This national standard for the production and packaging of tobacco goods was prepared by associations of tobacco producers, a fact in which they publicly take pride, advertising this in the media as the achievement of the tobacco industry in the field of self-regulation. In effect, the initiative legalises the use of deceptive terms such as “light” and “mild” and Russian equivalents, prohibited by article 11 of the FCTC. The trick of accompanying such terms by a footnote—“Lights are not safer than regular cigarettes”—first used in Japan by JTI, which is 50% owned by the Japanese government, is now being recycled in Russia. While only the most important and superficial dangers of the standards document are noted here, there are many more, including relatively weak labelling standards. Interestingly, the technical regulation was originally promoted by the tobacco industry as a requirement of the World Trade Organization, which Russia is no longer planning to join, and was only later said to be an obligation related to FCTC accession.

The technical regulations concerning production and packaging even contradict overall Russian law on technical regulations, as the latter states that no provisions may legalise standards for toxic substances. Packaging is subject to regulation by law “on limiting tobacco use”, which is currently very weak, with requirements for warnings covering only 4% of the larger surfaces of the box. Many of ATACa’s members believe that one of the reasons for such vigorous promotion of the document by the industry is that the regulations aim to legalise tobacco formally and to avoid such legal actions as we began last November. It will not come as a surprise to us if similar “technical” regulations are promoted by the industry in other countries, especially those of the Commonwealth of Independent States (CIS—the former Soviet republics, excluding the Baltic states).

While Russia has one of the highest levels of mortality in the world, with male life expectancy below 60 and the fourth largest army of smokers, still growing despite the shrinking population, the evidence shows that the major difference in health compared with other industrialised countries relates to two factors: smoking and alcohol abuse. Men in Tajikistan—the poorest country of Central Asia, with a devastated economy and a collapsed health system—have nearly 10 years of advantage in terms of life expectancy; yet still the Russian government does not introduce tighter controls of the industries producing the products substantially responsible for the difference.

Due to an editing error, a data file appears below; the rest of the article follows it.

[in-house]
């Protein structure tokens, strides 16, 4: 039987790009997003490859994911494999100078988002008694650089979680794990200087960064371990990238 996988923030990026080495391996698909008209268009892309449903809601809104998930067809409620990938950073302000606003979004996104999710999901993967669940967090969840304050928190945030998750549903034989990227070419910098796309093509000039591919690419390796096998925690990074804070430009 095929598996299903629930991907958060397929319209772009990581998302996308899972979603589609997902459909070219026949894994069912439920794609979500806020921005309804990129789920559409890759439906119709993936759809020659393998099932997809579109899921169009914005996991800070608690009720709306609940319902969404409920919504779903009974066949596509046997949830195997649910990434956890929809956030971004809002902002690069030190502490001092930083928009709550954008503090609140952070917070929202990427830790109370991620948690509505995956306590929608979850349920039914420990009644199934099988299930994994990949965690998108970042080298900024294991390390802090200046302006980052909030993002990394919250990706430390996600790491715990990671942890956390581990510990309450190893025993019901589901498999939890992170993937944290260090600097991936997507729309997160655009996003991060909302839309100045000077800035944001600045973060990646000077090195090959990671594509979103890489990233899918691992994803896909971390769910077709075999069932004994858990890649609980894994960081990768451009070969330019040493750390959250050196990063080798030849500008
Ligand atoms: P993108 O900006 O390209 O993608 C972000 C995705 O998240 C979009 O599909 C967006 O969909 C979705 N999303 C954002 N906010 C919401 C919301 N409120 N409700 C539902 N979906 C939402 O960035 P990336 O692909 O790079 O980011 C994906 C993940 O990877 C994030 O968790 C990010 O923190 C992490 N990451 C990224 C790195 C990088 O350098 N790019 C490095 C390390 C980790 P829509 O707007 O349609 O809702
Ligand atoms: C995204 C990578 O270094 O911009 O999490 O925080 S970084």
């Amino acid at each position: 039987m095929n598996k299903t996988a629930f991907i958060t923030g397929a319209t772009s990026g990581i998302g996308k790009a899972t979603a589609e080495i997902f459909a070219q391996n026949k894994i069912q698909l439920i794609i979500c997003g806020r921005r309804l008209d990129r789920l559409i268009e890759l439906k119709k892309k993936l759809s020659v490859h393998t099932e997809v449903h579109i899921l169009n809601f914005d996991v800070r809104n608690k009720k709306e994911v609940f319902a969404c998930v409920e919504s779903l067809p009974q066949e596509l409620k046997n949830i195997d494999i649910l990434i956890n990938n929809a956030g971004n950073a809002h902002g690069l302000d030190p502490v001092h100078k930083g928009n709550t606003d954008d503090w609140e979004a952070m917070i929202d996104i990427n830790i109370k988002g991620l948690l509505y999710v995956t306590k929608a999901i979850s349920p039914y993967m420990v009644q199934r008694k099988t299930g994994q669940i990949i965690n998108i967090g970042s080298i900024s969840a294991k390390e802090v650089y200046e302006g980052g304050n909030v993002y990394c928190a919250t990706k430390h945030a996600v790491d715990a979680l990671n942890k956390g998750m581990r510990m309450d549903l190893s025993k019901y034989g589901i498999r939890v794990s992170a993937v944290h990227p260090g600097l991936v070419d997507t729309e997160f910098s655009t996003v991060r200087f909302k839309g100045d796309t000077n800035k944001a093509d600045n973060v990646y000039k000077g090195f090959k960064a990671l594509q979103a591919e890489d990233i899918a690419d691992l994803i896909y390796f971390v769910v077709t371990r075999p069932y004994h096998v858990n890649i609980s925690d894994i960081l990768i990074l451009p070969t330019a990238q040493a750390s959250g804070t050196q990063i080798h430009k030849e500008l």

Direct tobacco promotion continues through advertisements that exploit loopholes in the regulations. However, even the usual official tolerance of such ads was stretched too far last year by an advertisement in the Moscow underground railway system, for a youth-friendly cigarette called Kiss. Ironically, the company that produces this brand is owned by a politician, a member of the Duma. Outdoor ads are banned in Russia, but the tobacco industry argues that underground railway ads are not outdoors, and are thus exempt. The Kiss ad said in Russian, “Kiss style thoughts” at the top, with a second slogan stating, “If it’s not allowed but you want to, then you can”. When the state anti-monopoly committee decided that the ad was targeting youth, it was removed, though soon replaced by another for the same product.

Hope for health improvement comes from the constitution of the Russian Federation and the framework law on health protection, both stipulating the priority of health rights over all others, and providing the basis for taking tobacco off the shelves of the free market, introducing tight controls over sales and production, such as by a regulated market, and with the ultimate goal, in the long term, of making tobacco products illegal. The requests made to prosecutors by ATACa members, for the initiation of investigations, represent the first step in this direction. We hope we may have opened a Pandora’s box. At present, industry analysts may still think that what we did was just a “flash mob” activity by “holy fools”. But already, one prosecutor has invited us to give further details on the opening of a criminal case.